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Job Search Techniques and Strategies

Early Preparation

Begin your serious job search at least 4 months in advance. Typically, it takes our graduates just over 3 months to obtain a job. Begin to think about packaging yourself: What skills, strengths, and attributes do you have? What are your unique experiences? Be sure to draw from the technical skills you have acquired in field and the classroom. Study the market and salary ranges of the geographic area to guide your job search, looking online and speaking with personal contacts.

Networking

Networking is the key to finding a job you want and can begin now! Internships, past jobs, family, friends, universities, and other agencies in your field of interest are all excellent resources. A useful networking strategy is to start early by scheduling informational interviews with employers, which can be performed in-person or over the telephone. Please review our networking hand-out for more information.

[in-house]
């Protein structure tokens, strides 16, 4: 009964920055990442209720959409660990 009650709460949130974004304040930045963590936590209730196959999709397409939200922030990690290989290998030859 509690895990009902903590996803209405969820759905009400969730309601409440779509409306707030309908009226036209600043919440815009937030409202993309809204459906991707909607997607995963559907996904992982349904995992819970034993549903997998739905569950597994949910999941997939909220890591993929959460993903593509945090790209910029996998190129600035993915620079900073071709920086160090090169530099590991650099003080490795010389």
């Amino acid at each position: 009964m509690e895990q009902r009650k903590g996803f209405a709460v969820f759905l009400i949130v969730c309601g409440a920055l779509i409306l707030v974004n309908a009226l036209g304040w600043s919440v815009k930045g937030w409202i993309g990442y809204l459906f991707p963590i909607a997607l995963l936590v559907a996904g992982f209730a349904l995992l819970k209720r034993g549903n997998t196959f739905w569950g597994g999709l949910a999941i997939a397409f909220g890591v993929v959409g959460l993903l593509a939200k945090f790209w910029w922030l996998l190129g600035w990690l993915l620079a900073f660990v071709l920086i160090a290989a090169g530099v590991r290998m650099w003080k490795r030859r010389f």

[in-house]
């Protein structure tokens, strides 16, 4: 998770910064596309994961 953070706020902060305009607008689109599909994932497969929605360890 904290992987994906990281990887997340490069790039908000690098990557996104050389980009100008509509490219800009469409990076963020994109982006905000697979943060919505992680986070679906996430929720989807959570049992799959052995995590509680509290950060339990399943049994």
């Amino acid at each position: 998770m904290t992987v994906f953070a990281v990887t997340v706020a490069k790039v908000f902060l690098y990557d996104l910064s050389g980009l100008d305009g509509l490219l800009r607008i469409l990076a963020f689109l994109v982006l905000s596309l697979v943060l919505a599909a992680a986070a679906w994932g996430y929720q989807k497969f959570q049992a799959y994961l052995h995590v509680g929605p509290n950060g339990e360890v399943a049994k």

Conducting the Job Search

The number one thing to keep in mind is that the majority of people receive job offers through personal contacts, not through websites or newspapers. Start by researching your state and/or agency's licensing, certification, and supervision requirements, so you are looking for a job that is appropriate for your level of qualifications. Create a list of agencies for the geographic region you are searching in, and collect key contact names and phone numbers to direct resumes to and/or setting up informational interviews. Think about the agency's stability, including their reputation, funding sources, and recent hiring or lay-offs.

Job Sources can Include:

  • Associations
  • Committees
  • Career fairs
  • Listservs
  • Newspapers and newsletters
  • Volunteer opportunities
  • Task forces
  • Universities and colleges

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